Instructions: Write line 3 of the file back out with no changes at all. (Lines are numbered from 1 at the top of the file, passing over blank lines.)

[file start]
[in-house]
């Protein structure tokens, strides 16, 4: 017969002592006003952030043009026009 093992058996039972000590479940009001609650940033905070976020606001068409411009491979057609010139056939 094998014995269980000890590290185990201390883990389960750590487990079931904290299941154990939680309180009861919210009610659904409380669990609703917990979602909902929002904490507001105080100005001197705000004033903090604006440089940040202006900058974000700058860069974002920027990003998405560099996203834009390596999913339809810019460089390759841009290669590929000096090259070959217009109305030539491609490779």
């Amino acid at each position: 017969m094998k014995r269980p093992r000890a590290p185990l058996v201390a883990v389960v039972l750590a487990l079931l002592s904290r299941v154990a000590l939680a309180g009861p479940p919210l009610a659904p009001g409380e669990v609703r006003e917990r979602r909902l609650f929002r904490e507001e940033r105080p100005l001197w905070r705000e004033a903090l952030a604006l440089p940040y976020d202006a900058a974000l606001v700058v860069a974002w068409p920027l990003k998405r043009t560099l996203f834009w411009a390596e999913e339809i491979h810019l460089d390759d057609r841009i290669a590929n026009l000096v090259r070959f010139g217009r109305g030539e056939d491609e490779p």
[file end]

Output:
């Amino acid at each position: 017969m094998k014995r269980p093992r000890a590290p185990l058996v201390a883990v389960v039972l750590a487990l079931l002592s904290r299941v154990a000590l939680a309180g009861p479940p919210l009610a659904p009001g409380e669990v609703r006003e917990r979602r909902l609650f929002r904490e507001e940033r105080p100005l001197w905070r705000e004033a903090l952030a604006l440089p940040y976020d202006a900058a974000l606001v700058v860069a974002w068409p920027l990003k998405r043009t560099l996203f834009w411009a390596e999913e339809i491979h810019l460089d390759d057609r841009i290669a590929n026009l000096v090259r070959f010139g217009r109305g030539e056939d491609e490779p």